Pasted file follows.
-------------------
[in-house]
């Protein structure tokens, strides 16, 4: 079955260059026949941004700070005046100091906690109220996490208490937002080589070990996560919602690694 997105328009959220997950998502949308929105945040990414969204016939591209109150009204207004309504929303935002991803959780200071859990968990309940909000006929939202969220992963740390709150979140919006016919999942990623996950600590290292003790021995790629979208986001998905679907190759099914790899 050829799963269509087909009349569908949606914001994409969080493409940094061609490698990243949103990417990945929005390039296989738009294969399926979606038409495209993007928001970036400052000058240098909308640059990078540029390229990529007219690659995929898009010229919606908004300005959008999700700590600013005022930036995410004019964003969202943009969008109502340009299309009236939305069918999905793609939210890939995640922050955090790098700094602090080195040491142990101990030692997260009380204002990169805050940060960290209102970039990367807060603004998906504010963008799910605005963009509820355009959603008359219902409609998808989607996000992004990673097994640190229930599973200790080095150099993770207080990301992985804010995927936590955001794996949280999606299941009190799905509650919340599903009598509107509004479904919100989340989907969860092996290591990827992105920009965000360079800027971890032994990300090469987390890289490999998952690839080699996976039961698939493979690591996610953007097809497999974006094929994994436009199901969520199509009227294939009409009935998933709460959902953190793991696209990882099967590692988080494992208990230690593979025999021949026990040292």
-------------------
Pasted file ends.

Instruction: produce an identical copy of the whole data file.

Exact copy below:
[in-house]
């Protein structure tokens, strides 16, 4: 079955260059026949941004700070005046100091906690109220996490208490937002080589070990996560919602690694 997105328009959220997950998502949308929105945040990414969204016939591209109150009204207004309504929303935002991803959780200071859990968990309940909000006929939202969220992963740390709150979140919006016919999942990623996950600590290292003790021995790629979208986001998905679907190759099914790899 050829799963269509087909009349569908949606914001994409969080493409940094061609490698990243949103990417990945929005390039296989738009294969399926979606038409495209993007928001970036400052000058240098909308640059990078540029390229990529007219690659995929898009010229919606908004300005959008999700700590600013005022930036995410004019964003969202943009969008109502340009299309009236939305069918999905793609939210890939995640922050955090790098700094602090080195040491142990101990030692997260009380204002990169805050940060960290209102970039990367807060603004998906504010963008799910605005963009509820355009959603008359219902409609998808989607996000992004990673097994640190229930599973200790080095150099993770207080990301992985804010995927936590955001794996949280999606299941009190799905509650919340599903009598509107509004479904919100989340989907969860092996290591990827992105920009965000360079800027971890032994990300090469987390890289490999998952690839080699996976039961698939493979690591996610953007097809497999974006094929994994436009199901969520199509009227294939009409009935998933709460959902953190793991696209990882099967590692988080494992208990230690593979025999021949026990040292």